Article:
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G. Bock v. L. Bock (2/7/92), 824 P 2d 723
NOTICE: This opinion is subject to formal correction
before publication in the Pacific Reporter. Readers are
requested to bring typographical or other formal errors to
the attention of the Clerk of the Appellate Courts, 303 K
Street, Anchorage, Alaska 99501, in order that corrections
may be made prior to permanent publication.
THE SUPREME COURT OF THE STATE OF ALASKA
GEORGE W. BOCK, JR., )
Petitioner, ) File No. S-4121
v. ) 3AN 90 4173 CI
LAURA V. BOCK, a/k/a MARILYN ) O P I N I O N
LAURA BOCK, )
________________________________) [No. 3810 - February 7, 1992]
Petition for Review from the Superior Court
of the State of Alaska, Third Judicial Dis
trict, Anchorage, John E. Reese, Joan M.
Katz, and J. Justin Ripley, Judges.
Appearances: Vincent Vitale, Anchorage, and
Max F. Gruenberg, Jr., Gruenberg & Clover,
Anchorage, for Petitioner. Benjamin O. Wal
ters, Jr., Anchorage, for Respondent.
Before: Rabinowitz, Chief Justice, Burke,
Matthews, Compton and Moore, Justices.
Contrary to the procedures and policy goals of the
Uniform Child Custody Jurisdiction Act1 and the federal Parental
Kidnapping Prevention Act,2 this interstate child custody case
has given rise to competing assertions of jurisdiction by courts
in Alaska and Kentucky, and conflicting court orders.
The question that has received the most attention in
Alaska is whether, as a matter of fact, the Kentucky court
deferred jurisdiction to Alaska. In view of the policy against
simultaneous proceedings in separate states, and the importance
of avoiding conflicting custody orders, we conclude that it was
improper for the superior court in Alaska to continue exercising
jurisdiction in the case, once it became clear that the court in
Kentucky was unwilling to yield its jurisdiction. Much time was
spent by the superior court in Alaska trying to determine whether
the Kentucky court's claim of continuing jurisdiction was
credible, in view of statements allegedly once made by Kentucky's
Judge Graves to Judge Reese of Alaska. This effort was as
wasteful as it was unseemly, as the superior court was required
to accept at face value Judge Graves' statement that he never
intended to defer jurisdiction to Alaska, in the absence of a
formal or record act of deferral on the part of Judge Graves.
A related question is whether Kentucky retains jurisdic
tion to determine questions of custody, because of the father's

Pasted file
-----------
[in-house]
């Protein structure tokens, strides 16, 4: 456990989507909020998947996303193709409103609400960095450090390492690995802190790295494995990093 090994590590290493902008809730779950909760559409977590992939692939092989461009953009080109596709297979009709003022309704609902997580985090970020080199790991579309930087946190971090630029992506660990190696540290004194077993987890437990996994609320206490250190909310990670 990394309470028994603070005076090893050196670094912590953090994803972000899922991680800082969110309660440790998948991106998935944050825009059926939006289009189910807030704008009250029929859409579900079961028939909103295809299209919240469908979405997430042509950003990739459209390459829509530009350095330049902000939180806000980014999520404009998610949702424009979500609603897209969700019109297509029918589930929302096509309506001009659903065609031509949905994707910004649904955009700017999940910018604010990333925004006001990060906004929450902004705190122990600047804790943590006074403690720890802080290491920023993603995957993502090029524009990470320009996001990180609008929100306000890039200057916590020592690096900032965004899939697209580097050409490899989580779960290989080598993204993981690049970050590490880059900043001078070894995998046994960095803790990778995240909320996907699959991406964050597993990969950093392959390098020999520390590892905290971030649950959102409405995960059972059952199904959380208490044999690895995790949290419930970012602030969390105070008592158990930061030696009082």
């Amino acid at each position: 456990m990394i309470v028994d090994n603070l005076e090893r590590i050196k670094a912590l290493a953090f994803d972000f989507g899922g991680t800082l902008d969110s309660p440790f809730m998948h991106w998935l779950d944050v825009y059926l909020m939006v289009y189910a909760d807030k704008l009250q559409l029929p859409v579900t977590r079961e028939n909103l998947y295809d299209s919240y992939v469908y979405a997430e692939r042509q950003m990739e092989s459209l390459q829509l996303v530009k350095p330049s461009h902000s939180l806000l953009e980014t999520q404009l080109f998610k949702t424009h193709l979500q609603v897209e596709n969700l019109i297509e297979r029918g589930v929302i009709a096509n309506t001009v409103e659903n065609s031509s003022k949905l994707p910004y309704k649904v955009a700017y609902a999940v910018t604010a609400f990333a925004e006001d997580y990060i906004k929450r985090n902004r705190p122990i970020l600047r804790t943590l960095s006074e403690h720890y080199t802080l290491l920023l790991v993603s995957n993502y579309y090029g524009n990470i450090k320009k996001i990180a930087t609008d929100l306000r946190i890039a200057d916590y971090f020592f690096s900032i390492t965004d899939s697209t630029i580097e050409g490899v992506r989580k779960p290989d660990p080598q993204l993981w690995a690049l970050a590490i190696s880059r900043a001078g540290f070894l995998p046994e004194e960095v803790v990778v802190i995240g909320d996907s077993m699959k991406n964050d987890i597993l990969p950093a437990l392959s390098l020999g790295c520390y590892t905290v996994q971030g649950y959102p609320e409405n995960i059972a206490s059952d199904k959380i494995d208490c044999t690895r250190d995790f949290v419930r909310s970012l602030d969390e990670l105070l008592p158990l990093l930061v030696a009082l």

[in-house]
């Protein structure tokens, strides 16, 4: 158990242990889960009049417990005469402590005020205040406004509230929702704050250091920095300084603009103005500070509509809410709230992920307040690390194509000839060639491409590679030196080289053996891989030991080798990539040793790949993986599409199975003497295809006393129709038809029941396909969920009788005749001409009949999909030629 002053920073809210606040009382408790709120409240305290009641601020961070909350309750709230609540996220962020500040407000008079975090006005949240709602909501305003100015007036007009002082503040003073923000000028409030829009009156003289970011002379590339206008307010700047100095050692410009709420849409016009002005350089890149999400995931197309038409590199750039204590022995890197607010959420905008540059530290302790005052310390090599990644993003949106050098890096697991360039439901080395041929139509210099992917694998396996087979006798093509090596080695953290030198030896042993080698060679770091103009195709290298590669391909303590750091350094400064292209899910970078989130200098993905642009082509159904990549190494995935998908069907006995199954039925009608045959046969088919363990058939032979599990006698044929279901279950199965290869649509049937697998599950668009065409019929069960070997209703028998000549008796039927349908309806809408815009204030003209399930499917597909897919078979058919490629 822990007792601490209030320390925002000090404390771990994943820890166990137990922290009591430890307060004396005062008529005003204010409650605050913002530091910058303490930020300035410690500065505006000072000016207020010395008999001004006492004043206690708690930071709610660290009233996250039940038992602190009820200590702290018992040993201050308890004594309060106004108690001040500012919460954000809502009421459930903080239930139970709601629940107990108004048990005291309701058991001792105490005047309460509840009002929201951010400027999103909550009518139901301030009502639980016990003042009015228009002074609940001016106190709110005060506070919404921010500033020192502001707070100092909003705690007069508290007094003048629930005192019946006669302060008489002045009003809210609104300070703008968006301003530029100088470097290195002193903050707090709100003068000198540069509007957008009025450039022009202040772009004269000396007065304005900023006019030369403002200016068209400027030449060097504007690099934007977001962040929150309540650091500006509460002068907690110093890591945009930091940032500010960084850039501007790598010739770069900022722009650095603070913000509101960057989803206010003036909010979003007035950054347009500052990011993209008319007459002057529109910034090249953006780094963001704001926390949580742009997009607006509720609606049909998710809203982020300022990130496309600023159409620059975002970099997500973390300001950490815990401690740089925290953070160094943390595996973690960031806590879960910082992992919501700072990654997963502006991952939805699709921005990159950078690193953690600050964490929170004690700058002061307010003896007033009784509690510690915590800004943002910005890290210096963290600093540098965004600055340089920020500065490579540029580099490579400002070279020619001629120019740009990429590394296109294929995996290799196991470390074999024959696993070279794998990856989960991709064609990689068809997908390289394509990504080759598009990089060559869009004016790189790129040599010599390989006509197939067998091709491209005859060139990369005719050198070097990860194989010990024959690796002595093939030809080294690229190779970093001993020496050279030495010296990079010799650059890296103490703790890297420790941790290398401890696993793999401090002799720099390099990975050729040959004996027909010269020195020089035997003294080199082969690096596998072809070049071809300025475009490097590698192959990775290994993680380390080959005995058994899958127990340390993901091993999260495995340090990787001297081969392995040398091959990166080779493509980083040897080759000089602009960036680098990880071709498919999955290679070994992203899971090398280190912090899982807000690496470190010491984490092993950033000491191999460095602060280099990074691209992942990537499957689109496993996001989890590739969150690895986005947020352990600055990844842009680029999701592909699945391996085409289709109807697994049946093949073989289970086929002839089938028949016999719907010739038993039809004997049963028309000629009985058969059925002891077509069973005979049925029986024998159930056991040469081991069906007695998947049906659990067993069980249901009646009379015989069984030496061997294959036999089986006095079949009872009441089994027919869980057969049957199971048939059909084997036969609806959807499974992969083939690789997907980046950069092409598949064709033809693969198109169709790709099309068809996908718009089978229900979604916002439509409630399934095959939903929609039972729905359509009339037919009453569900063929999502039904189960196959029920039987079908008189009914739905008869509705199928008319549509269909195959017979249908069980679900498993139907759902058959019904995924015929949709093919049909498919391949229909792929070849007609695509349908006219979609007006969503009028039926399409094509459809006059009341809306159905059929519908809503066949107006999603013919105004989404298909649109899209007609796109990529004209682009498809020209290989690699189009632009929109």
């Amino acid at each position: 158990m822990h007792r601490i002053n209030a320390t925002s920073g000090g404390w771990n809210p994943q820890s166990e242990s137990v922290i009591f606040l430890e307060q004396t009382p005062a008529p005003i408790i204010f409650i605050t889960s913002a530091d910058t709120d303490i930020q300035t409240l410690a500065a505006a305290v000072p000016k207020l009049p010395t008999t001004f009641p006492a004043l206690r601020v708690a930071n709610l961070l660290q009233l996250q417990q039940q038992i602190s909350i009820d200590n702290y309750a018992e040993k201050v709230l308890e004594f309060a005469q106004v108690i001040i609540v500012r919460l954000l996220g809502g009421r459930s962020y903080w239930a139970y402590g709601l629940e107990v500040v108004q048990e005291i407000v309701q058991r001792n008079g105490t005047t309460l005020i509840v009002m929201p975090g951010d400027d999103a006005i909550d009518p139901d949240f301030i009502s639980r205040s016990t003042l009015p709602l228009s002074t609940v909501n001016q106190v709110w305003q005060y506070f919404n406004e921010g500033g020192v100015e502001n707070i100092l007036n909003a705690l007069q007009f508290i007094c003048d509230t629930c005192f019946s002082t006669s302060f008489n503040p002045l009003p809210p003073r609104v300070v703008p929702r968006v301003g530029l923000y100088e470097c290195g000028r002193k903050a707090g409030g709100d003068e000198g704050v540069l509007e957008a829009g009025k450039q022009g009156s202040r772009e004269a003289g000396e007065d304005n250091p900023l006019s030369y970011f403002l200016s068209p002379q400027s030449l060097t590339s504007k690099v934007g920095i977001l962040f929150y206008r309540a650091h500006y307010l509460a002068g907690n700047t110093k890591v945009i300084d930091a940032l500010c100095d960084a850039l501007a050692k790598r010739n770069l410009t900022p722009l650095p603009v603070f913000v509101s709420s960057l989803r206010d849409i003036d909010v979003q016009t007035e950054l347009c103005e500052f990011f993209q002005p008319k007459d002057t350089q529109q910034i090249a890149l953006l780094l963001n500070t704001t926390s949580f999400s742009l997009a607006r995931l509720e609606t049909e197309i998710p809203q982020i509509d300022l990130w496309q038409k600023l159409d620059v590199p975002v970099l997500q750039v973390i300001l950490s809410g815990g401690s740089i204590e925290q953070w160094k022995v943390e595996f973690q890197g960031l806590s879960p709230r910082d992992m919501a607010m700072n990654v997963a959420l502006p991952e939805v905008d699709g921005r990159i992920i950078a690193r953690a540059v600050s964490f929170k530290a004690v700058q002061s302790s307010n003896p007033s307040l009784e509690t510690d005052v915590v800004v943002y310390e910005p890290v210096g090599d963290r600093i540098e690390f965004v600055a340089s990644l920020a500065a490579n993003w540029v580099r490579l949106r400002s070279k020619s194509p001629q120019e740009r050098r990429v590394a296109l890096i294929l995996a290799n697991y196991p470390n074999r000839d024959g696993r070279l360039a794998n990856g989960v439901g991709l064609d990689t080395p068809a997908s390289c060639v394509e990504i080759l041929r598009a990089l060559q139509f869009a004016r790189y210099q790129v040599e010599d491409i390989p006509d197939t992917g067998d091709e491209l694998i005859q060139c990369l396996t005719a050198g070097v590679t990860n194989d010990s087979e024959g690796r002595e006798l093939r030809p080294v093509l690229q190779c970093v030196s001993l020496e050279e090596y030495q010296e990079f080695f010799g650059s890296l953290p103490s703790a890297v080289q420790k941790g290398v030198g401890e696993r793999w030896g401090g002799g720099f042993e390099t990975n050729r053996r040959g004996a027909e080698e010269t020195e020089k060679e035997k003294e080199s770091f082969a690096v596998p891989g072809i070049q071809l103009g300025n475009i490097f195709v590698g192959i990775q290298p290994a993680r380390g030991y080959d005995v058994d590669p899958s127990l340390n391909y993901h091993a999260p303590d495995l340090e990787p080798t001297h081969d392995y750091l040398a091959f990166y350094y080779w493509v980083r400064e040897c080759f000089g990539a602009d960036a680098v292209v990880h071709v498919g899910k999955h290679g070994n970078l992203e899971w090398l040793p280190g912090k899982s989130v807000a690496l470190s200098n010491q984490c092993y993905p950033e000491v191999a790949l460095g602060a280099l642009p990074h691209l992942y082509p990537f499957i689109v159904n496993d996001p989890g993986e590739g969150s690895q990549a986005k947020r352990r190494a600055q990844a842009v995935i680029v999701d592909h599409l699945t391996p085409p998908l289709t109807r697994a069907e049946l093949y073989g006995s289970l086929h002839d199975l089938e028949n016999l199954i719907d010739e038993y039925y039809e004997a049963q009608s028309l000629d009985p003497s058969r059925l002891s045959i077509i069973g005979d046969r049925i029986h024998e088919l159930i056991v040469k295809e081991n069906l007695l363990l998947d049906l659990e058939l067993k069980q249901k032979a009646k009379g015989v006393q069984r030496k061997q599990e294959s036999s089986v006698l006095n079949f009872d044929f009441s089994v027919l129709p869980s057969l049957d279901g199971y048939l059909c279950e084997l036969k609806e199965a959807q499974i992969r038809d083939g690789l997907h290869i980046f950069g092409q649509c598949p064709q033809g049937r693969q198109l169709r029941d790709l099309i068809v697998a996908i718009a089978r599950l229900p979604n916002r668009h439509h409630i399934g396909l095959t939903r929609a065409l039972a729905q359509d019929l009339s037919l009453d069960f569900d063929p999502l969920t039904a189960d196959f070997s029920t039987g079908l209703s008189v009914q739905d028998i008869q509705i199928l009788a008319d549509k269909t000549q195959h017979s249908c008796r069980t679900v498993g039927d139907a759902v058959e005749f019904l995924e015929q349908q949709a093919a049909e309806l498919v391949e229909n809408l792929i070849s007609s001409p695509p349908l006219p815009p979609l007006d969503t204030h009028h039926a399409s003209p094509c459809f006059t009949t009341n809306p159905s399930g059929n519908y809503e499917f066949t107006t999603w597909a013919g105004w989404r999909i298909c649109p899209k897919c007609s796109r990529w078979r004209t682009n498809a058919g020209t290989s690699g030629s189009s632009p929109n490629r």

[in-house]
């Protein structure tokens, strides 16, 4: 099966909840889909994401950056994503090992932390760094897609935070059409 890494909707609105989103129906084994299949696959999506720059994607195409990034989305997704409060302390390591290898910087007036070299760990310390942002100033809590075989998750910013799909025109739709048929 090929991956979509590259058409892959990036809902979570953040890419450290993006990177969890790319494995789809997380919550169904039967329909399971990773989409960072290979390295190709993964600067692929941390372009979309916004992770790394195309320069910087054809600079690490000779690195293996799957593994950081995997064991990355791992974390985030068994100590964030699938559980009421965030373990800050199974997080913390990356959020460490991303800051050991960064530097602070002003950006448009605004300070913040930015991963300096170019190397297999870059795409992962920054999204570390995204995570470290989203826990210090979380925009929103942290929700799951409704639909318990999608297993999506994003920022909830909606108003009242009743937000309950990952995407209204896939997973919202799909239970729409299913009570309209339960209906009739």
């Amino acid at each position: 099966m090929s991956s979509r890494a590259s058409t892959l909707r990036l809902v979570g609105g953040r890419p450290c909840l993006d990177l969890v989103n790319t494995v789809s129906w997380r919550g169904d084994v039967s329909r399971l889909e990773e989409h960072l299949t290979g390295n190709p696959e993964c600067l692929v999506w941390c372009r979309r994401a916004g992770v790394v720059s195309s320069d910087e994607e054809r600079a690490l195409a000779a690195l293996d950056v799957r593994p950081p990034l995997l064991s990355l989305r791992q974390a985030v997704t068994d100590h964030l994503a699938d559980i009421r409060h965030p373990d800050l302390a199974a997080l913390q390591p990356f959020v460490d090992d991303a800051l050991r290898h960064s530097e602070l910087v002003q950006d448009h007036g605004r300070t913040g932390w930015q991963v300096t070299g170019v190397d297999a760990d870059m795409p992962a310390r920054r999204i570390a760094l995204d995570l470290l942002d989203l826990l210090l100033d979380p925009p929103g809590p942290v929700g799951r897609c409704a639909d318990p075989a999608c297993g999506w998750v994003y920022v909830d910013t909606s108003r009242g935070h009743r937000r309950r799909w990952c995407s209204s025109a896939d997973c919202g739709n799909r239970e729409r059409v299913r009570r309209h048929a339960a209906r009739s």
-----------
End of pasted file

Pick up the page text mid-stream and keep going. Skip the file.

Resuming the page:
continued residence in that state from August, 1985, when the
Kentucky decree was entered, to May, 1990, when the mother moved
in superior court, in Alaska, for an order modifying the
visitation requirements of the Kentucky decree.3 Resolution of
this issue necessarily involves a determination of Kentucky law.
The question has been resolved at this stage by the Court of
Appeals of Kentucky which held that the Circuit Court did not err
in concluding that the father had maintained his official
residence in Kentucky. Bock v. Bock, No. 90-CA-2243-MR (Ky. App.
November 22, 1991) at 8. Since the mother had specially appeared
to contest jurisdiction in Kentucky this determination is binding
on Alaska courts unless it is reversed by the Supreme Court of
Kentucky. Restatement (Second) of Conflict of Laws 96 (1971).
At the time of the filing of the petition in Alaska, in
May of 1990, Alaska had been the home state of the mother and the
children for the last four years.4 At that point, the children
were approximately six and one-half years old. In the converse
situation, where Alaska is the state where the original decree is
entered and the custodial parent and children move to another
home state, Alaska's courts do not retain modification
jurisdiction. Baumgartner v. Baumgartner, 788 P.2d 38 (Alaska
1990). Despite the fact that the information available in Alaska
concerning the children's care was obviously much more
substantial than that present in Kentucky when Alaska's
jurisdiction was invoked, Alaska is precluded from exercising
jurisdiction by 28 U.S.C. 1738A(f), so long as Kentucky claims
"significant connection"jurisdiction under the Kentucky analogue
to 3(a)(2) of the Uniform Child Custody Jurisdiction Act, 9
U.L.A. 122 (1979).
For these reasons, we remand this matter to the
superior court with instructions. The court's previous orders,
by Judges Reese, Katz, and Ripley, must be vacated. All further
proceedings in the case should be stayed, pending final resolu
tion of the jurisdictional question in the courts of Kentucky.
REVERSED and REMANDED WITH INSTRUCTIONS.
. Codified in Alaska as AS 25.30.010-.910.
2. 28 U.S.C. 1738A (1988).
3. See Kimmons v. Heldt, 667 P.2d 1245, 1248-50 (Alaska
4. Jurisdiction is to be evaluated as of that date.
Wanamaker v. Scott, 788 P.2d 712, 714, n.3 (Alaska 1990).